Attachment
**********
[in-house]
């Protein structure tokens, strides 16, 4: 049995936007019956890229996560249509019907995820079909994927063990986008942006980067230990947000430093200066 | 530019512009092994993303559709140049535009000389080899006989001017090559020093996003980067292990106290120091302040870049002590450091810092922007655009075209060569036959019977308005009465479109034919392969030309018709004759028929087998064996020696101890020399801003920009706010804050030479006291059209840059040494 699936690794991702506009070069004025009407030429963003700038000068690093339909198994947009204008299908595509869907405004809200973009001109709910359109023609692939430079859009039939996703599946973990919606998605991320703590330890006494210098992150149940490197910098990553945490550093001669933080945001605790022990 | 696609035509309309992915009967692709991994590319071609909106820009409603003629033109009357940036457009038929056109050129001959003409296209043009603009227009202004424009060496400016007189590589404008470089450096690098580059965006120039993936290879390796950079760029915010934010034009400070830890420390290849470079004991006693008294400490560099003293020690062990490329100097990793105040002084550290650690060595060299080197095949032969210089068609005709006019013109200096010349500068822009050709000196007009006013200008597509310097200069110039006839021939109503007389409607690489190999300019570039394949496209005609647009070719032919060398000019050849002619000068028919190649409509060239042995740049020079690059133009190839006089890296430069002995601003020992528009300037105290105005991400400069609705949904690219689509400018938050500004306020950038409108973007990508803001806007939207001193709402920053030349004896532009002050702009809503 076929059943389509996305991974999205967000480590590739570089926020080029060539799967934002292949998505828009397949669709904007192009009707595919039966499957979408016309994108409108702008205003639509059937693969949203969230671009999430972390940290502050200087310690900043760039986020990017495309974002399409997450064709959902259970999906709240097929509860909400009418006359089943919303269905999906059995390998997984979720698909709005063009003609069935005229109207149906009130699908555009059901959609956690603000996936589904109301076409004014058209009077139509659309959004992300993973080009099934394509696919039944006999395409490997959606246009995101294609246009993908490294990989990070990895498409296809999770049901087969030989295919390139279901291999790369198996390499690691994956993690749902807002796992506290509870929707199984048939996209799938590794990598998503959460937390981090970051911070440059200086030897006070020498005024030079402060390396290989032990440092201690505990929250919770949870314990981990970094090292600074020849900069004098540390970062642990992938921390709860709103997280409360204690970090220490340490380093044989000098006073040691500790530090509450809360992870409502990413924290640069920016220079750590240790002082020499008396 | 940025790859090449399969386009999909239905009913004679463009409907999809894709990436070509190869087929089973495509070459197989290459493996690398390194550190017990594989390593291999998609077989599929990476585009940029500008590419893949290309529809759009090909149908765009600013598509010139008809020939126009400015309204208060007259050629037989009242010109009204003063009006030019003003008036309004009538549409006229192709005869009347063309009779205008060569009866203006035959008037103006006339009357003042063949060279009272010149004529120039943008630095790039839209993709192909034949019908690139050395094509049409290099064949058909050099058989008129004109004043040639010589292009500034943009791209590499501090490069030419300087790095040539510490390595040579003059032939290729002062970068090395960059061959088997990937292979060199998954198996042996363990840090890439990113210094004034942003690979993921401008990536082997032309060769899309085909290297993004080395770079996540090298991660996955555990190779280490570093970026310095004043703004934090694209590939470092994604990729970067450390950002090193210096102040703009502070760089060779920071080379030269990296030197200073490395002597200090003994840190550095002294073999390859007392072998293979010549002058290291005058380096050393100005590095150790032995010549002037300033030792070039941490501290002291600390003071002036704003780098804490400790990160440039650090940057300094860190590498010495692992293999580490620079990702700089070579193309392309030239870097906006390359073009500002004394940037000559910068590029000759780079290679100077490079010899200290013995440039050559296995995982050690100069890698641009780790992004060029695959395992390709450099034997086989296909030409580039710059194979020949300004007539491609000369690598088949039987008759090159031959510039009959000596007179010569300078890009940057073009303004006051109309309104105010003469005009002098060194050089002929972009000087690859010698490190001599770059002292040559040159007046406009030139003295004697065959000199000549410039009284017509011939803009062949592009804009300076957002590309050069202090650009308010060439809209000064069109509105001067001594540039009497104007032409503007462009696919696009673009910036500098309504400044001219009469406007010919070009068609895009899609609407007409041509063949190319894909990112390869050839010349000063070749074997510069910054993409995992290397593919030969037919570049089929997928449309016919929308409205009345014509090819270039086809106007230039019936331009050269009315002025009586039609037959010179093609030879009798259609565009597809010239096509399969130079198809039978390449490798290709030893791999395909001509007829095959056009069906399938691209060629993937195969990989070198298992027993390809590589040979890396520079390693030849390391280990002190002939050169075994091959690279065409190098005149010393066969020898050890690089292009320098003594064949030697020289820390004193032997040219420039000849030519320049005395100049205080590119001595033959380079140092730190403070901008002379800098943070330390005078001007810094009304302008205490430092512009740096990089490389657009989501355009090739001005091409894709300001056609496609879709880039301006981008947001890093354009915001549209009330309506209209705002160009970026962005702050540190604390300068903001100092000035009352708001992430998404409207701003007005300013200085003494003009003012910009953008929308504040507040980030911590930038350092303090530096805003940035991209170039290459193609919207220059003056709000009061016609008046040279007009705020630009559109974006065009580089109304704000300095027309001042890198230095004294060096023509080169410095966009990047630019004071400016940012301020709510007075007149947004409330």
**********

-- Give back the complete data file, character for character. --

[in-house]
């Protein structure tokens, strides 16, 4: 049995936007019956890229996560249509019907995820079909994927063990986008942006980067230990947000430093200066 | 530019512009092994993303559709140049535009000389080899006989001017090559020093996003980067292990106290120091302040870049002590450091810092922007655009075209060569036959019977308005009465479109034919392969030309018709004759028929087998064996020696101890020399801003920009706010804050030479006291059209840059040494 699936690794991702506009070069004025009407030429963003700038000068690093339909198994947009204008299908595509869907405004809200973009001109709910359109023609692939430079859009039939996703599946973990919606998605991320703590330890006494210098992150149940490197910098990553945490550093001669933080945001605790022990 | 696609035509309309992915009967692709991994590319071609909106820009409603003629033109009357940036457009038929056109050129001959003409296209043009603009227009202004424009060496400016007189590589404008470089450096690098580059965006120039993936290879390796950079760029915010934010034009400070830890420390290849470079004991006693008294400490560099003293020690062990490329100097990793105040002084550290650690060595060299080197095949032969210089068609005709006019013109200096010349500068822009050709000196007009006013200008597509310097200069110039006839021939109503007389409607690489190999300019570039394949496209005609647009070719032919060398000019050849002619000068028919190649409509060239042995740049020079690059133009190839006089890296430069002995601003020992528009300037105290105005991400400069609705949904690219689509400018938050500004306020950038409108973007990508803001806007939207001193709402920053030349004896532009002050702009809503 076929059943389509996305991974999205967000480590590739570089926020080029060539799967934002292949998505828009397949669709904007192009009707595919039966499957979408016309994108409108702008205003639509059937693969949203969230671009999430972390940290502050200087310690900043760039986020990017495309974002399409997450064709959902259970999906709240097929509860909400009418006359089943919303269905999906059995390998997984979720698909709005063009003609069935005229109207149906009130699908555009059901959609956690603000996936589904109301076409004014058209009077139509659309959004992300993973080009099934394509696919039944006999395409490997959606246009995101294609246009993908490294990989990070990895498409296809999770049901087969030989295919390139279901291999790369198996390499690691994956993690749902807002796992506290509870929707199984048939996209799938590794990598998503959460937390981090970051911070440059200086030897006070020498005024030079402060390396290989032990440092201690505990929250919770949870314990981990970094090292600074020849900069004098540390970062642990992938921390709860709103997280409360204690970090220490340490380093044989000098006073040691500790530090509450809360992870409502990413924290640069920016220079750590240790002082020499008396 | 940025790859090449399969386009999909239905009913004679463009409907999809894709990436070509190869087929089973495509070459197989290459493996690398390194550190017990594989390593291999998609077989599929990476585009940029500008590419893949290309529809759009090909149908765009600013598509010139008809020939126009400015309204208060007259050629037989009242010109009204003063009006030019003003008036309004009538549409006229192709005869009347063309009779205008060569009866203006035959008037103006006339009357003042063949060279009272010149004529120039943008630095790039839209993709192909034949019908690139050395094509049409290099064949058909050099058989008129004109004043040639010589292009500034943009791209590499501090490069030419300087790095040539510490390595040579003059032939290729002062970068090395960059061959088997990937292979060199998954198996042996363990840090890439990113210094004034942003690979993921401008990536082997032309060769899309085909290297993004080395770079996540090298991660996955555990190779280490570093970026310095004043703004934090694209590939470092994604990729970067450390950002090193210096102040703009502070760089060779920071080379030269990296030197200073490395002597200090003994840190550095002294073999390859007392072998293979010549002058290291005058380096050393100005590095150790032995010549002037300033030792070039941490501290002291600390003071002036704003780098804490400790990160440039650090940057300094860190590498010495692992293999580490620079990702700089070579193309392309030239870097906006390359073009500002004394940037000559910068590029000759780079290679100077490079010899200290013995440039050559296995995982050690100069890698641009780790992004060029695959395992390709450099034997086989296909030409580039710059194979020949300004007539491609000369690598088949039987008759090159031959510039009959000596007179010569300078890009940057073009303004006051109309309104105010003469005009002098060194050089002929972009000087690859010698490190001599770059002292040559040159007046406009030139003295004697065959000199000549410039009284017509011939803009062949592009804009300076957002590309050069202090650009308010060439809209000064069109509105001067001594540039009497104007032409503007462009696919696009673009910036500098309504400044001219009469406007010919070009068609895009899609609407007409041509063949190319894909990112390869050839010349000063070749074997510069910054993409995992290397593919030969037919570049089929997928449309016919929308409205009345014509090819270039086809106007230039019936331009050269009315002025009586039609037959010179093609030879009798259609565009597809010239096509399969130079198809039978390449490798290709030893791999395909001509007829095959056009069906399938691209060629993937195969990989070198298992027993390809590589040979890396520079390693030849390391280990002190002939050169075994091959690279065409190098005149010393066969020898050890690089292009320098003594064949030697020289820390004193032997040219420039000849030519320049005395100049205080590119001595033959380079140092730190403070901008002379800098943070330390005078001007810094009304302008205490430092512009740096990089490389657009989501355009090739001005091409894709300001056609496609879709880039301006981008947001890093354009915001549209009330309506209209705002160009970026962005702050540190604390300068903001100092000035009352708001992430998404409207701003007005300013200085003494003009003012910009953008929308504040507040980030911590930038350092303090530096805003940035991209170039290459193609919207220059003056709000009061016609008046040279007009705020630009559109974006065009580089109304704000300095027309001042890198230095004294060096023509080169410095966009990047630019004071400016940012301020709510007075007149947004409330």